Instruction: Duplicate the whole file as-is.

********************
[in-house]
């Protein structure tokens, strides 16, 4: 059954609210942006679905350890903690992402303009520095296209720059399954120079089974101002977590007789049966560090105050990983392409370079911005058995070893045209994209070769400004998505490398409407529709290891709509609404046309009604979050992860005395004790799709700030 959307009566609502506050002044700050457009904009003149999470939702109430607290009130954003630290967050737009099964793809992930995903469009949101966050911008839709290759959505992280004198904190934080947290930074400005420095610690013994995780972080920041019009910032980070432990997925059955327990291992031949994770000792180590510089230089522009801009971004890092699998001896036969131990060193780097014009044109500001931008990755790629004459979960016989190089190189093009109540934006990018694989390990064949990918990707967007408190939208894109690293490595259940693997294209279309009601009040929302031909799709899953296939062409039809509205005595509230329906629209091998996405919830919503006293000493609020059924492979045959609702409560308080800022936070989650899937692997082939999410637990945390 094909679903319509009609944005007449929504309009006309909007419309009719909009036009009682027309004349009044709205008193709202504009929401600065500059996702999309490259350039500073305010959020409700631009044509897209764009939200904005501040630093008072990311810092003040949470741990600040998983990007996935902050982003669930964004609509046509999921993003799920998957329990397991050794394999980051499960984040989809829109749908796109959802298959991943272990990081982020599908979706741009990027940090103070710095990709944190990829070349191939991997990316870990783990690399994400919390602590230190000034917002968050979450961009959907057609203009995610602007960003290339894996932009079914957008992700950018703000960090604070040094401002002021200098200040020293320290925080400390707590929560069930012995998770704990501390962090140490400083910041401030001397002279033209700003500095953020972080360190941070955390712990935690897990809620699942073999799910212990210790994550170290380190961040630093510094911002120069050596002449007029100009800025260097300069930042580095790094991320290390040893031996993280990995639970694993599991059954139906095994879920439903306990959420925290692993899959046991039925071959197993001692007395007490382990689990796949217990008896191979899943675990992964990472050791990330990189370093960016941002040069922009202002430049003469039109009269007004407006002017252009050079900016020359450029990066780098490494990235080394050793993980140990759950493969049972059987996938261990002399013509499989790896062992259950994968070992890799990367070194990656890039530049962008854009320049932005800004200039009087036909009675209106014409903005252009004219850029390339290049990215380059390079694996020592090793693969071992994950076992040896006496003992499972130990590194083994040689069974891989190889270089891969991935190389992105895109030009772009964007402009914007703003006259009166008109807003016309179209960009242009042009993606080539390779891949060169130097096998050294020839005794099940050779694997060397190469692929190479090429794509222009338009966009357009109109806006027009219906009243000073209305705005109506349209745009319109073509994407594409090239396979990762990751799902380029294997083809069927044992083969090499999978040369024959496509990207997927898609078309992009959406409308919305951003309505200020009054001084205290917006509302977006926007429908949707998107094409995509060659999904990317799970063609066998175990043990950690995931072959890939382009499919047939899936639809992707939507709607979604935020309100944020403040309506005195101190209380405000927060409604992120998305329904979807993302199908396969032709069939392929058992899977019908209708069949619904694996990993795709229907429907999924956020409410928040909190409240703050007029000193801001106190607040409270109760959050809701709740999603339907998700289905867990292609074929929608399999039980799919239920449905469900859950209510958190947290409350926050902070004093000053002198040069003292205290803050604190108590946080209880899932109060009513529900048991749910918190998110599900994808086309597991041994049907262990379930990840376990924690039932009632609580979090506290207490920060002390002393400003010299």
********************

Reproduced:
[in-house]
């Protein structure tokens, strides 16, 4: 059954609210942006679905350890903690992402303009520095296209720059399954120079089974101002977590007789049966560090105050990983392409370079911005058995070893045209994209070769400004998505490398409407529709290891709509609404046309009604979050992860005395004790799709700030 959307009566609502506050002044700050457009904009003149999470939702109430607290009130954003630290967050737009099964793809992930995903469009949101966050911008839709290759959505992280004198904190934080947290930074400005420095610690013994995780972080920041019009910032980070432990997925059955327990291992031949994770000792180590510089230089522009801009971004890092699998001896036969131990060193780097014009044109500001931008990755790629004459979960016989190089190189093009109540934006990018694989390990064949990918990707967007408190939208894109690293490595259940693997294209279309009601009040929302031909799709899953296939062409039809509205005595509230329906629209091998996405919830919503006293000493609020059924492979045959609702409560308080800022936070989650899937692997082939999410637990945390 094909679903319509009609944005007449929504309009006309909007419309009719909009036009009682027309004349009044709205008193709202504009929401600065500059996702999309490259350039500073305010959020409700631009044509897209764009939200904005501040630093008072990311810092003040949470741990600040998983990007996935902050982003669930964004609509046509999921993003799920998957329990397991050794394999980051499960984040989809829109749908796109959802298959991943272990990081982020599908979706741009990027940090103070710095990709944190990829070349191939991997990316870990783990690399994400919390602590230190000034917002968050979450961009959907057609203009995610602007960003290339894996932009079914957008992700950018703000960090604070040094401002002021200098200040020293320290925080400390707590929560069930012995998770704990501390962090140490400083910041401030001397002279033209700003500095953020972080360190941070955390712990935690897990809620699942073999799910212990210790994550170290380190961040630093510094911002120069050596002449007029100009800025260097300069930042580095790094991320290390040893031996993280990995639970694993599991059954139906095994879920439903306990959420925290692993899959046991039925071959197993001692007395007490382990689990796949217990008896191979899943675990992964990472050791990330990189370093960016941002040069922009202002430049003469039109009269007004407006002017252009050079900016020359450029990066780098490494990235080394050793993980140990759950493969049972059987996938261990002399013509499989790896062992259950994968070992890799990367070194990656890039530049962008854009320049932005800004200039009087036909009675209106014409903005252009004219850029390339290049990215380059390079694996020592090793693969071992994950076992040896006496003992499972130990590194083994040689069974891989190889270089891969991935190389992105895109030009772009964007402009914007703003006259009166008109807003016309179209960009242009042009993606080539390779891949060169130097096998050294020839005794099940050779694997060397190469692929190479090429794509222009338009966009357009109109806006027009219906009243000073209305705005109506349209745009319109073509994407594409090239396979990762990751799902380029294997083809069927044992083969090499999978040369024959496509990207997927898609078309992009959406409308919305951003309505200020009054001084205290917006509302977006926007429908949707998107094409995509060659999904990317799970063609066998175990043990950690995931072959890939382009499919047939899936639809992707939507709607979604935020309100944020403040309506005195101190209380405000927060409604992120998305329904979807993302199908396969032709069939392929058992899977019908209708069949619904694996990993795709229907429907999924956020409410928040909190409240703050007029000193801001106190607040409270109760959050809701709740999603339907998700289905867990292609074929929608399999039980799919239920449905469900859950209510958190947290409350926050902070004093000053002198040069003292205290803050604190108590946080209880899932109060009513529900048991749910918190998110599900994808086309597991041994049907262990379930990840376990924690039932009632609580979090506290207490920060002390002393400003010299």